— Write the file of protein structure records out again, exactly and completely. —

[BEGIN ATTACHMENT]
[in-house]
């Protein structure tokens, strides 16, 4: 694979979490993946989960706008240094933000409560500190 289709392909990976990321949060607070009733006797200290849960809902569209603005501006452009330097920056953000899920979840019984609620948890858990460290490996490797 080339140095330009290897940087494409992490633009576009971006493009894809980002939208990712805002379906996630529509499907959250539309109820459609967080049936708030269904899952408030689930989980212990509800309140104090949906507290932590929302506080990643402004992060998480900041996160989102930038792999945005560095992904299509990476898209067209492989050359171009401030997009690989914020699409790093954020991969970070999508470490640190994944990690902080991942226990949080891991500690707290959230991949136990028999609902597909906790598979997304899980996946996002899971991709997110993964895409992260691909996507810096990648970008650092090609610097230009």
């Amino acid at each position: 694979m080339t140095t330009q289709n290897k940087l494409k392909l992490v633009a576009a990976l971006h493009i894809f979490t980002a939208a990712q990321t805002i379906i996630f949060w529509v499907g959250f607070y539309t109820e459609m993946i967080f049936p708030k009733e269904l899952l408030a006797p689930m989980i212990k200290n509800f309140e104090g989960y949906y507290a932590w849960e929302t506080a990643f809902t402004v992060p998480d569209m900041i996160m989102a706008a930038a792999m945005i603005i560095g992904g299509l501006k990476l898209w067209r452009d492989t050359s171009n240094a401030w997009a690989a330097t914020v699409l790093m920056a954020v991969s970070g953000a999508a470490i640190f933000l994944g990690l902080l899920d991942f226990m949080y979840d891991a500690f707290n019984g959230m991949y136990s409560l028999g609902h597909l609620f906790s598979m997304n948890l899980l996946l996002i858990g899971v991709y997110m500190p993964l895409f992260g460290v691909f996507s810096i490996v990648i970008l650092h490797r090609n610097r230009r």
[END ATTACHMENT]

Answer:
[in-house]
């Protein structure tokens, strides 16, 4: 694979979490993946989960706008240094933000409560500190 289709392909990976990321949060607070009733006797200290849960809902569209603005501006452009330097920056953000899920979840019984609620948890858990460290490996490797 080339140095330009290897940087494409992490633009576009971006493009894809980002939208990712805002379906996630529509499907959250539309109820459609967080049936708030269904899952408030689930989980212990509800309140104090949906507290932590929302506080990643402004992060998480900041996160989102930038792999945005560095992904299509990476898209067209492989050359171009401030997009690989914020699409790093954020991969970070999508470490640190994944990690902080991942226990949080891991500690707290959230991949136990028999609902597909906790598979997304899980996946996002899971991709997110993964895409992260691909996507810096990648970008650092090609610097230009």
């Amino acid at each position: 694979m080339t140095t330009q289709n290897k940087l494409k392909l992490v633009a576009a990976l971006h493009i894809f979490t980002a939208a990712q990321t805002i379906i996630f949060w529509v499907g959250f607070y539309t109820e459609m993946i967080f049936p708030k009733e269904l899952l408030a006797p689930m989980i212990k200290n509800f309140e104090g989960y949906y507290a932590w849960e929302t506080a990643f809902t402004v992060p998480d569209m900041i996160m989102a706008a930038a792999m945005i603005i560095g992904g299509l501006k990476l898209w067209r452009d492989t050359s171009n240094a401030w997009a690989a330097t914020v699409l790093m920056a954020v991969s970070g953000a999508a470490i640190f933000l994944g990690l902080l899920d991942f226990m949080y979840d891991a500690f707290n019984g959230m991949y136990s409560l028999g609902h597909l609620f906790s598979m997304n948890l899980l996946l996002i858990g899971v991709y997110m500190p993964l895409f992260g460290v691909f996507s810096i490996v990648i970008l650092h490797r090609n610097r230009r």